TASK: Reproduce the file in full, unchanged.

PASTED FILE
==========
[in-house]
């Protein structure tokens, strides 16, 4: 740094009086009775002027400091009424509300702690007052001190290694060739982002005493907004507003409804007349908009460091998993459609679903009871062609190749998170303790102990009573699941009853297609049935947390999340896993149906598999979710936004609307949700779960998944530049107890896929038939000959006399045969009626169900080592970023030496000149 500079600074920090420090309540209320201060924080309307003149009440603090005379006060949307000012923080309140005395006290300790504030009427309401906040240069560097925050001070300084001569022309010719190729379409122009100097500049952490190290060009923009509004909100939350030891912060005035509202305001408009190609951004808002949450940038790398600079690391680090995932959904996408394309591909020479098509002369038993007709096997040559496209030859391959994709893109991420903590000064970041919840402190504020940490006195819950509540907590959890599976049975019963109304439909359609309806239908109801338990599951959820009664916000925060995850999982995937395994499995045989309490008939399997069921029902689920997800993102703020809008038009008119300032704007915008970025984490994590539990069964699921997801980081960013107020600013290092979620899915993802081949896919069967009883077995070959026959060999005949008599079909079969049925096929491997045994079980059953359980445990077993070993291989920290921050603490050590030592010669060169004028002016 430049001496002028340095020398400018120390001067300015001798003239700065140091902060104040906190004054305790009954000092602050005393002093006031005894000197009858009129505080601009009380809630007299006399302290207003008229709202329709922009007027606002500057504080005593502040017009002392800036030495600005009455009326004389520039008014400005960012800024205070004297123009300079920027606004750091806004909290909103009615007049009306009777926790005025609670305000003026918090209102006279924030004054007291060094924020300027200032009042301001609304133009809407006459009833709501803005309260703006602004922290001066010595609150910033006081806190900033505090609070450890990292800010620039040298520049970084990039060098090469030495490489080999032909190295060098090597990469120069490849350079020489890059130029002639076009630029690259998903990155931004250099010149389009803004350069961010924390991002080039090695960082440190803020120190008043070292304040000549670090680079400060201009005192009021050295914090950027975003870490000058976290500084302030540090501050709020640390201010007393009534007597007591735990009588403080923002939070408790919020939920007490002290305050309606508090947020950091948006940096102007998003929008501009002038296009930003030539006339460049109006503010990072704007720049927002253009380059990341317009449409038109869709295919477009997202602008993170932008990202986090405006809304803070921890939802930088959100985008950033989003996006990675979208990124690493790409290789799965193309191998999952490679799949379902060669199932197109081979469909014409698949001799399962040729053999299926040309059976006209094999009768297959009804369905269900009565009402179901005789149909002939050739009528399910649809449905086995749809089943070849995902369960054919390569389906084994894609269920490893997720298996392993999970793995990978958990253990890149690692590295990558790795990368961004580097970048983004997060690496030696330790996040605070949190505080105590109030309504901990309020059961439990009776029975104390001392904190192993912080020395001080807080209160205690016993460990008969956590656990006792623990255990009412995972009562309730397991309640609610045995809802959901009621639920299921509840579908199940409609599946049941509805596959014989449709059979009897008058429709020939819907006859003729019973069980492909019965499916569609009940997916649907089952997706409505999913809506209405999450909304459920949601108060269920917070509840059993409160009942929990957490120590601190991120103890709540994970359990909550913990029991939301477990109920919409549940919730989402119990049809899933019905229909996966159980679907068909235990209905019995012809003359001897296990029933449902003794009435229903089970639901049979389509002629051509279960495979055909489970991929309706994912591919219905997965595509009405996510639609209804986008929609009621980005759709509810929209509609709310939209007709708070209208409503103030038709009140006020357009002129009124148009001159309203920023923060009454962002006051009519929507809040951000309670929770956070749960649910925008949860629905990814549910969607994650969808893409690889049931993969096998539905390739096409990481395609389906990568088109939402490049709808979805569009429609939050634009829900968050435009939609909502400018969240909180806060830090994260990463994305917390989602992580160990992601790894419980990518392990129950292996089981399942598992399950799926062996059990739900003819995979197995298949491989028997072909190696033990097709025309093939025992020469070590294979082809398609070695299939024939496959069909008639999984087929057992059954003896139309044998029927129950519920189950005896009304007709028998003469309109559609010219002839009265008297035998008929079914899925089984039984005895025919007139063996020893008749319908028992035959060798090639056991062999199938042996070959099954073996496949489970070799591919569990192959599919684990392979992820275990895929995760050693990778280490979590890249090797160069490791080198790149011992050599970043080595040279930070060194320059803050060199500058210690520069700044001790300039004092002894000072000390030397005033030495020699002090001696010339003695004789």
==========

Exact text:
[in-house]
């Protein structure tokens, strides 16, 4: 740094009086009775002027400091009424509300702690007052001190290694060739982002005493907004507003409804007349908009460091998993459609679903009871062609190749998170303790102990009573699941009853297609049935947390999340896993149906598999979710936004609307949700779960998944530049107890896929038939000959006399045969009626169900080592970023030496000149 500079600074920090420090309540209320201060924080309307003149009440603090005379006060949307000012923080309140005395006290300790504030009427309401906040240069560097925050001070300084001569022309010719190729379409122009100097500049952490190290060009923009509004909100939350030891912060005035509202305001408009190609951004808002949450940038790398600079690391680090995932959904996408394309591909020479098509002369038993007709096997040559496209030859391959994709893109991420903590000064970041919840402190504020940490006195819950509540907590959890599976049975019963109304439909359609309806239908109801338990599951959820009664916000925060995850999982995937395994499995045989309490008939399997069921029902689920997800993102703020809008038009008119300032704007915008970025984490994590539990069964699921997801980081960013107020600013290092979620899915993802081949896919069967009883077995070959026959060999005949008599079909079969049925096929491997045994079980059953359980445990077993070993291989920290921050603490050590030592010669060169004028002016 430049001496002028340095020398400018120390001067300015001798003239700065140091902060104040906190004054305790009954000092602050005393002093006031005894000197009858009129505080601009009380809630007299006399302290207003008229709202329709922009007027606002500057504080005593502040017009002392800036030495600005009455009326004389520039008014400005960012800024205070004297123009300079920027606004750091806004909290909103009615007049009306009777926790005025609670305000003026918090209102006279924030004054007291060094924020300027200032009042301001609304133009809407006459009833709501803005309260703006602004922290001066010595609150910033006081806190900033505090609070450890990292800010620039040298520049970084990039060098090469030495490489080999032909190295060098090597990469120069490849350079020489890059130029002639076009630029690259998903990155931004250099010149389009803004350069961010924390991002080039090695960082440190803020120190008043070292304040000549670090680079400060201009005192009021050295914090950027975003870490000058976290500084302030540090501050709020640390201010007393009534007597007591735990009588403080923002939070408790919020939920007490002290305050309606508090947020950091948006940096102007998003929008501009002038296009930003030539006339460049109006503010990072704007720049927002253009380059990341317009449409038109869709295919477009997202602008993170932008990202986090405006809304803070921890939802930088959100985008950033989003996006990675979208990124690493790409290789799965193309191998999952490679799949379902060669199932197109081979469909014409698949001799399962040729053999299926040309059976006209094999009768297959009804369905269900009565009402179901005789149909002939050739009528399910649809449905086995749809089943070849995902369960054919390569389906084994894609269920490893997720298996392993999970793995990978958990253990890149690692590295990558790795990368961004580097970048983004997060690496030696330790996040605070949190505080105590109030309504901990309020059961439990009776029975104390001392904190192993912080020395001080807080209160205690016993460990008969956590656990006792623990255990009412995972009562309730397991309640609610045995809802959901009621639920299921509840579908199940409609599946049941509805596959014989449709059979009897008058429709020939819907006859003729019973069980492909019965499916569609009940997916649907089952997706409505999913809506209405999450909304459920949601108060269920917070509840059993409160009942929990957490120590601190991120103890709540994970359990909550913990029991939301477990109920919409549940919730989402119990049809899933019905229909996966159980679907068909235990209905019995012809003359001897296990029933449902003794009435229903089970639901049979389509002629051509279960495979055909489970991929309706994912591919219905997965595509009405996510639609209804986008929609009621980005759709509810929209509609709310939209007709708070209208409503103030038709009140006020357009002129009124148009001159309203920023923060009454962002006051009519929507809040951000309670929770956070749960649910925008949860629905990814549910969607994650969808893409690889049931993969096998539905390739096409990481395609389906990568088109939402490049709808979805569009429609939050634009829900968050435009939609909502400018969240909180806060830090994260990463994305917390989602992580160990992601790894419980990518392990129950292996089981399942598992399950799926062996059990739900003819995979197995298949491989028997072909190696033990097709025309093939025992020469070590294979082809398609070695299939024939496959069909008639999984087929057992059954003896139309044998029927129950519920189950005896009304007709028998003469309109559609010219002839009265008297035998008929079914899925089984039984005895025919007139063996020893008749319908028992035959060798090639056991062999199938042996070959099954073996496949489970070799591919569990192959599919684990392979992820275990895929995760050693990778280490979590890249090797160069490791080198790149011992050599970043080595040279930070060194320059803050060199500058210690520069700044001790300039004092002894000072000390030397005033030495020699002090001696010339003695004789």